ORGANIZATIONAL SCIENTISTS:

Their Professional Careers (1964) by Barney G. Glaser (Indianapolis: Bobbs-Merrill) $ 38.00
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A quantitative GT study of the effects of professional recognition on the careers of scientists who work within a medical research organization devoted almost exclusively to basic research. The study deals with the perennial prob­lem of "In what ways is it possible to have an organizational career that is consistent with a professional career devoted to basic research?” This means a professional career that is respected by scientists; hence, a career based primarily on the scientist’s professional recognition and reputation in his field and only secondarily on his organizational reputation. Furthermore, what degree of recognition is necessary to achieve this general reputation in science at large?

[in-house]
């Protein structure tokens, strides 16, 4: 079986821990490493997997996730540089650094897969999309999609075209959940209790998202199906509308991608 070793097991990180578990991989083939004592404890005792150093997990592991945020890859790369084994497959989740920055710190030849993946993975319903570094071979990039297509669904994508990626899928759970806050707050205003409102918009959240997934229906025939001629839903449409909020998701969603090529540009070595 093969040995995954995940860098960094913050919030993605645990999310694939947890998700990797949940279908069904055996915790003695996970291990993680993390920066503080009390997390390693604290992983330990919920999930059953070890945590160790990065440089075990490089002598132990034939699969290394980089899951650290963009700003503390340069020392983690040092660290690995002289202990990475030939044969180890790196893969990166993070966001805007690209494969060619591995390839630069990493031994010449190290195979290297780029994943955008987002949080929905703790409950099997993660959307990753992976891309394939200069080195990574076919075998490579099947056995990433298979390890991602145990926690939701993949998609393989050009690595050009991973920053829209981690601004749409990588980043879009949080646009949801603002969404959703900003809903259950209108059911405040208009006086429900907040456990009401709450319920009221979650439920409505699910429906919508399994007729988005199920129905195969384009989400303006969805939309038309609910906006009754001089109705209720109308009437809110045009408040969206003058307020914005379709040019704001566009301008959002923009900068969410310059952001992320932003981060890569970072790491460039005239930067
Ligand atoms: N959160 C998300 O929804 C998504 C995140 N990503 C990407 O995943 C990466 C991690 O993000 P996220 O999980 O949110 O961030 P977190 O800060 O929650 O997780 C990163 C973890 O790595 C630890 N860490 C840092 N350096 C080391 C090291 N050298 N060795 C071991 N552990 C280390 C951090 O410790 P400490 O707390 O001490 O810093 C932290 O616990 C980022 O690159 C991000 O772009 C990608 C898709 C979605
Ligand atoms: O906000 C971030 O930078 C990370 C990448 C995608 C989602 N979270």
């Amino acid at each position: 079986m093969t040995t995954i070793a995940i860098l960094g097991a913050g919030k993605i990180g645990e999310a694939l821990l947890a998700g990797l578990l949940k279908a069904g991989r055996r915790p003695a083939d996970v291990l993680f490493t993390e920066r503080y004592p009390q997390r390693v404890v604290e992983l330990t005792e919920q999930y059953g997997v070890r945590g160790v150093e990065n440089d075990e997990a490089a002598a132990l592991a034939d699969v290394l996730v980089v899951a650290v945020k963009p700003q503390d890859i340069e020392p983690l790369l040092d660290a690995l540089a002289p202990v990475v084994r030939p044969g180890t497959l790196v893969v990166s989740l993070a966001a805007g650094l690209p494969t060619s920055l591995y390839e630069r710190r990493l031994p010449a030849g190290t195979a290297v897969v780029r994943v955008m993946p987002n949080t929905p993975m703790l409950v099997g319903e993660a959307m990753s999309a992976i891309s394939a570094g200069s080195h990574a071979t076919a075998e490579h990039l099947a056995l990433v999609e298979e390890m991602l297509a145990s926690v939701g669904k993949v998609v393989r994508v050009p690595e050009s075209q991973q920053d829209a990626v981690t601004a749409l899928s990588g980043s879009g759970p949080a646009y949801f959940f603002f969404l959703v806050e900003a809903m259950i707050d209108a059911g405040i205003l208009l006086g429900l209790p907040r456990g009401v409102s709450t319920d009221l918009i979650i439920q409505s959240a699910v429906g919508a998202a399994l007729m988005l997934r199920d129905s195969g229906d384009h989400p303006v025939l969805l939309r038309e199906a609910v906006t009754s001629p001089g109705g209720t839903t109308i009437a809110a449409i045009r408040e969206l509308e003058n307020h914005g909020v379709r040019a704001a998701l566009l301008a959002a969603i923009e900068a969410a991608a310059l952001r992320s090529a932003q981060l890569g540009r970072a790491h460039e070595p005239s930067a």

CONTENT

Foreword by Anselm Strauss
Preface
Chapter 1
Professional recognition and careers
Chapter 2
The local-cosmopolitan scientist
Chapter 3
The impact of promotion systems on careers
Chapter 4
Variations in the importance of recognition for careers
Chapter 5
The distribution of research conditions as career advancements
Chapter 6
Careers concerns and satisfaction with organizational personnel
Chapter 7
Career concerns and footholds in the organization
Chapter 8
Career plans based on lack of recognition
Chapter 9
The expansion orientation of supervisors
Chapter 10
Stable careers and comparative failures: A concluding implication